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The front cover of the New York Daily News for Dec. 3 takes a strong stance against how some politicians are reacting to the San Bernardino shooting with calls for prayer instead of tighter gun control laws.

The headline says, “God Isn’t Fixing This.”

“As latest batch of innocent Americans are left lying in pools of blood, cowards who could truly end gun scourge continue to hide behind meaningless platitudes,” the cover reads.

Danny Duncan Collum 11-05-2013

The Post's credible voice for corporate centrism is a large part of what Bezos wants for his $250 million.

Cathleen Falsani 10-31-2011

occupy london
On Sunday (10/30), the Anglican Bishop of London, the Rt. Rev. Dr. Richard Chartres, met with Occupy London protesters who have encamped for several weeks now on the ground of St. Paul's Cathedral in London, in an ongoing attempt to get the demonstrators to leave church grounds.

Chartres wants the Occupiers to vacate cathedral property and stopped short, in an interview with the BBC yesterday, of saying he would oppose their forcible removal. Other British clergy, however, are rallying behind the demonstrators, saying they would physically (and spiritually) surround protesters at St. Paul's with a circle of prayer or "circle of protection."

Cathleen Falsani 09-20-2011

Mr. Ebert in 2004."I have no interest in megachurches with jocular millionaire pastors," Ebert writes. "I think what happens in them is sociopolitical, not spiritual. I believe the prosperity gospel tries to pass through the eye of the needle. I believe it is easier for a Republican to pass through the eye of a needle than for a camel to get into heaven. I have no patience for churches that evangelize aggressively.

"I have no interest in being instructed in what I must do to be saved. I prefer vertical prayers, directed up toward heaven, rather than horizontal prayers, directed sideways toward me," he continued. "If we are to love our neighbors as ourselves, we must regard their beliefs with the same respect our own deserve."

Joel Goza 09-13-2011

One little known fact about Houston is that it was the only major city in the South to integrate nonviolently. A meeting was held in a downtown hotel with key African-American leaders -- preachers, business owners, barbers, undertakers -- and the business and political power players from Houston's white establishment. The meeting determined that Houston would integrate silently and sit-ins would end -- no newspaper articles, no television cameras. They were simply going to change the rules of the game; and they did without any violence. It was a meeting that represented how Houston politics happen: provide a room, bring together community leaders, business interests and politicians, and get a deal done. Such meetings certainly make for strange gatherings, but at critical junctures in our city's history this mixture has proven to be a winning cocktail.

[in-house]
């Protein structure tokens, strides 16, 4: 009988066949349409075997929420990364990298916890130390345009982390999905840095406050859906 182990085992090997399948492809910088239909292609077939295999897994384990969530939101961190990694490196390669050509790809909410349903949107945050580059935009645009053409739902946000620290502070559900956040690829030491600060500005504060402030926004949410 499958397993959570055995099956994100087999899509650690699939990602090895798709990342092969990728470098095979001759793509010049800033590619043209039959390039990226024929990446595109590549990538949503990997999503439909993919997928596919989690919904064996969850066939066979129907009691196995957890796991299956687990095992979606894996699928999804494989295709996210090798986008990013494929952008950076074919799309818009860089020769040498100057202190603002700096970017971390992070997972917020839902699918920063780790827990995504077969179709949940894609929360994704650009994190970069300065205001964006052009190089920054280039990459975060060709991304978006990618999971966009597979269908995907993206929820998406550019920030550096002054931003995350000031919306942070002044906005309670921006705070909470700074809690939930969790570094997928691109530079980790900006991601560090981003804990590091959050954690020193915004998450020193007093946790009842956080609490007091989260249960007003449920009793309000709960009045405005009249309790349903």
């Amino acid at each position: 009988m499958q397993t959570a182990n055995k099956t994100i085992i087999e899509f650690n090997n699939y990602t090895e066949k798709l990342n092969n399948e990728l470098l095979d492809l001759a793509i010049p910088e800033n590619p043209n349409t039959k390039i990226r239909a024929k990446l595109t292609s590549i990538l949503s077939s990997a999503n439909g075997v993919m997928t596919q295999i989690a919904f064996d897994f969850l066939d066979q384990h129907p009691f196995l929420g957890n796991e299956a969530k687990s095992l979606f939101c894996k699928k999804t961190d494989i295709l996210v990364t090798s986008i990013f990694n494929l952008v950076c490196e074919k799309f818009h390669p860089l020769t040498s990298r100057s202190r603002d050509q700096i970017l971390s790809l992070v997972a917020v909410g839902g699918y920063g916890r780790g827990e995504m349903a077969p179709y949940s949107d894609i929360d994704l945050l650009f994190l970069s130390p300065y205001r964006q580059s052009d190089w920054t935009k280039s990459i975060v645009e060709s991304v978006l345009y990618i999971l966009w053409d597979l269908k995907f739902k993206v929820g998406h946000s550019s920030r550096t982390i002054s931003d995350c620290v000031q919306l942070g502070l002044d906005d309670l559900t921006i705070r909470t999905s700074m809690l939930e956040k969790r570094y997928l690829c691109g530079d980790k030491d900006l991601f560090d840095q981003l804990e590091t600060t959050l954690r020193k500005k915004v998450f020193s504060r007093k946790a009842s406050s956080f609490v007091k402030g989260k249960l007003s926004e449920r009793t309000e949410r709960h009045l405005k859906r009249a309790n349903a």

Jim Wallis 09-08-2011

On the morning of September 11, 2001, I was at home in Washington, D.C. getting ready to go to Sojourners' office. I was upstairs listening to the news on NPR when I heard the first confusing report of a plane crashing into the south tower of the World Trade Center. I immediately called downstairs to Joy and asked her to turn on the television to see what was going on. Moments later, as we ate breakfast together with our three-year-old son Luke, we watched the second plane strike the north tower. I still remember my first response to Joy, "This is going to be bad, very bad," I said.

Of course, I meant more than just the damage to the Twin Towers and the lives lost, which became far greater than any of us imagined at first. Rather, my first and deepest concern was what something like this could do to our country and our nation's soul. I was afraid of how America would respond to a terrorist attack of this scope.